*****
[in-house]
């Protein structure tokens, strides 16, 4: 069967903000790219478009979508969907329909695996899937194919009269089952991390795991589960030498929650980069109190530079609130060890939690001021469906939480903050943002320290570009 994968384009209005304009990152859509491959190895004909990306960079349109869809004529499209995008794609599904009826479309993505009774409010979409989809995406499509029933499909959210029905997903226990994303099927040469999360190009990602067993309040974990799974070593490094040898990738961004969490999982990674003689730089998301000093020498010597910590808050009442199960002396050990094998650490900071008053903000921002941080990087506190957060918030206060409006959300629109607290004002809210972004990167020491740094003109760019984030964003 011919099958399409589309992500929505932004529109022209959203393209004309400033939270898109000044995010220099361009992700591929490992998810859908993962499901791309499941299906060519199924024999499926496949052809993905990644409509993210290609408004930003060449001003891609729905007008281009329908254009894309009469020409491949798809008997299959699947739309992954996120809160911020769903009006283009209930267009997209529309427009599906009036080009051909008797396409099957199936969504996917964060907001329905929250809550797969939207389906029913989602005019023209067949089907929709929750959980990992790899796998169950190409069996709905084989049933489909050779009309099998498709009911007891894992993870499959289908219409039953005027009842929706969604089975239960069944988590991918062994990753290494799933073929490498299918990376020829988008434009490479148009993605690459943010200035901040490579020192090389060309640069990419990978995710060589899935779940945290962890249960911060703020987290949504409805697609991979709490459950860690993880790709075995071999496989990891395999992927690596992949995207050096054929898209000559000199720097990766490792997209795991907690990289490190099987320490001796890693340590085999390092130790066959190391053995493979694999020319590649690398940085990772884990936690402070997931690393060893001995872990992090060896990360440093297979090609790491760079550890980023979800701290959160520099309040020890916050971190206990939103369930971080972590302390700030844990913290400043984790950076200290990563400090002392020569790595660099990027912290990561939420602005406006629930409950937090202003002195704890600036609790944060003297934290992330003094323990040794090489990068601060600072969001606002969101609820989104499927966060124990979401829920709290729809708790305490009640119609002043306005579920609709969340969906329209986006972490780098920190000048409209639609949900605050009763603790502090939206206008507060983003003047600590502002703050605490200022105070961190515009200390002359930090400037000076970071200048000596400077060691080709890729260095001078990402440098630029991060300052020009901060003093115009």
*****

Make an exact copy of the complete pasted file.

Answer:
[in-house]
């Protein structure tokens, strides 16, 4: 069967903000790219478009979508969907329909695996899937194919009269089952991390795991589960030498929650980069109190530079609130060890939690001021469906939480903050943002320290570009 994968384009209005304009990152859509491959190895004909990306960079349109869809004529499209995008794609599904009826479309993505009774409010979409989809995406499509029933499909959210029905997903226990994303099927040469999360190009990602067993309040974990799974070593490094040898990738961004969490999982990674003689730089998301000093020498010597910590808050009442199960002396050990094998650490900071008053903000921002941080990087506190957060918030206060409006959300629109607290004002809210972004990167020491740094003109760019984030964003 011919099958399409589309992500929505932004529109022209959203393209004309400033939270898109000044995010220099361009992700591929490992998810859908993962499901791309499941299906060519199924024999499926496949052809993905990644409509993210290609408004930003060449001003891609729905007008281009329908254009894309009469020409491949798809008997299959699947739309992954996120809160911020769903009006283009209930267009997209529309427009599906009036080009051909008797396409099957199936969504996917964060907001329905929250809550797969939207389906029913989602005019023209067949089907929709929750959980990992790899796998169950190409069996709905084989049933489909050779009309099998498709009911007891894992993870499959289908219409039953005027009842929706969604089975239960069944988590991918062994990753290494799933073929490498299918990376020829988008434009490479148009993605690459943010200035901040490579020192090389060309640069990419990978995710060589899935779940945290962890249960911060703020987290949504409805697609991979709490459950860690993880790709075995071999496989990891395999992927690596992949995207050096054929898209000559000199720097990766490792997209795991907690990289490190099987320490001796890693340590085999390092130790066959190391053995493979694999020319590649690398940085990772884990936690402070997931690393060893001995872990992090060896990360440093297979090609790491760079550890980023979800701290959160520099309040020890916050971190206990939103369930971080972590302390700030844990913290400043984790950076200290990563400090002392020569790595660099990027912290990561939420602005406006629930409950937090202003002195704890600036609790944060003297934290992330003094323990040794090489990068601060600072969001606002969101609820989104499927966060124990979401829920709290729809708790305490009640119609002043306005579920609709969340969906329209986006972490780098920190000048409209639609949900605050009763603790502090939206206008507060983003003047600590502002703050605490200022105070961190515009200390002359930090400037000076970071200048000596400077060691080709890729260095001078990402440098630029991060300052020009901060003093115009």